John Fleming was born March 19, 1795 in Lycoming County, Pennsylvania. As an adult he worked on several newspaper, including the Platte Argus in Missouri. In 1845 he joined Joel Palmer’s company and crossed the Oregon Trail, settling in Oregon City. In February 1846 he became the printer of the Oregon Spectator, the first commercial newspaper published in the Oregon Territory. He is credited with printing the first bound book in the Oregon Territory, a Webster’s Spelling Book offered by the Printing Association which had been formed to publish the Spectator.
On September 7, 1848 the Spectator temporarily suspended publication, John Fleming having gone to the mines in California. Publication was resumed on October 12 with a new printer, stating: “The Spectator, after a temporary sickness, greets its patrons, and hopes to serve them faithfully, and as heretofore, regularly. That “gold fever,” which has swept about three thousand of the officers, lawyers, physicians, farmers, and mechanics of Oregon, from the plains of Oregon into the mines of California, took away our printer also – hence the temporary non-appearance of the Spectator.”
After February 22, 1849 the Spectator again suspended publication, reappearing on October 4, 1849 with little explanation other than noting that a new editor and a new printer, Geo. B. Goudy, had been placed in charge of the paper. After several more changes in editors and format, J. Fleming reappears as the printer of the Oregon Spectator in October 1850, with D. J. Schebley as editor. T. F. McElroy was also listed as a printer on the masthead. In the February 13, 1851 issue Fleming’s name had been dropped, leaving McElroy as the sole printer, soon to be joined by C. W. Smith. The newspaper changed editors several more time before ending publication in 1855 and Fleming’s name does not appear again as the printer. His occupation after 1851 is unknown but he appears to have remained in Oregon City.
July 1856 Fleming was appointed Postmaster in Oregon City, replacing W. W. Buck. While serving as Postmaster he also ran the Post Office Book Store. Although according to government records he was replaced in October 20, 1862 , an article in the Oregonian reported he was replaced by John M. Bacon in January 1869. Advertisements in the Oregon City Enterprise show that Bacon also took over the Post Office Book Store when he was appointed and that Fleming opened a new book and stationery store under his own name which he operated until his death in 1872.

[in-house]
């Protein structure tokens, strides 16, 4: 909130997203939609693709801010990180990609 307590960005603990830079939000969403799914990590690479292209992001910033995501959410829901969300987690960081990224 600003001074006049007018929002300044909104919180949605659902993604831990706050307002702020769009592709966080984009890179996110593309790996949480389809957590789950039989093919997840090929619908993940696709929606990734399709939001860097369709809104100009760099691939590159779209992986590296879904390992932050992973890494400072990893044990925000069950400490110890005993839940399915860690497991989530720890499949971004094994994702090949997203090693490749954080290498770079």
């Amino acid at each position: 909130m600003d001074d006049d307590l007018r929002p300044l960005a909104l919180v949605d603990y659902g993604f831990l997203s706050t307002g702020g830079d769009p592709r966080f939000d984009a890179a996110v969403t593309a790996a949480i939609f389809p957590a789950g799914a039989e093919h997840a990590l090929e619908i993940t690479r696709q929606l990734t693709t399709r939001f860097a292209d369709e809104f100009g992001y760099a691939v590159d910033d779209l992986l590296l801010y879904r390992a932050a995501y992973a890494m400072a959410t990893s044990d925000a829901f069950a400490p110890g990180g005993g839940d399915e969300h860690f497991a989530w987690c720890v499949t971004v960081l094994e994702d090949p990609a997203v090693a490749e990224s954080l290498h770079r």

John Fleming died on December 2, 1872 after a year of poor health. He was buried in the Masonic Cemetery, then adjacent to Mountain View Cemetery, under the auspices of Multnomah Lodge No. 1 A. F. & A. M. of which he was a member.
NEWSPAPER ARTICLES AND OBITUARY
Oregon Spectator, January 21, 1847
ELEMENTARY SPELLING BOOK – The (Printing) Association’s edition of Webster’s Elementary Spelling Book will be ready for all who may be in want thereof, by the first of next month. It is excellently well gotten up, and we think will prove highly satisfactory. Stitched copies may be obtained for twenty five cents, and bound ones for the additional tax of the binding, which is certainly very cheap, as the volume will comprise ninety six pages of actual matter. Let each town and precinct be preparing its orders.
Oregon State Journal, December 26, 1868
(In response to an article in the San Francisco Examiner claiming that the first newspaper on the Pacific Coast was printed by Dr. Robert Semple in July 1846 on an old press used to print official documents when the region was under Mexican rule.)
To which the Oregon City Enterprise replies; “We dislike to have our statements disputed, but when we make an error we take great pleasure in correcting it, when shown to us. We have often asserted that the honor of publishing the first newspaper in the English language on the Pacific Coast belongs to Mr. John Fleming of this city. Whatever others may say to the contrary, it is nevertheless a fact that the publication of the Oregon Spectator was commenced in this city in February, 1846, some five months, at least, before the issue of Dr. Semples’ paper at Monterey. The Spectator was printed upon one of Hoe’s Washington Presses, and its size was nearly half that of the Enterprise. The press, type, ink, paper, etc., was brought from New York upon the order of Geo. Abernethy, Esq., the first American Governor on this coast, then Governor of Oregon. The same vessel brought the news that General Jackson was dead, and that the “51 deg. 40 min. or fight” boundary question between the American and English governments had been settled. We thus contest the claim set up by the Examiner, and demand that the Pioneer Society make the proper record of the facts.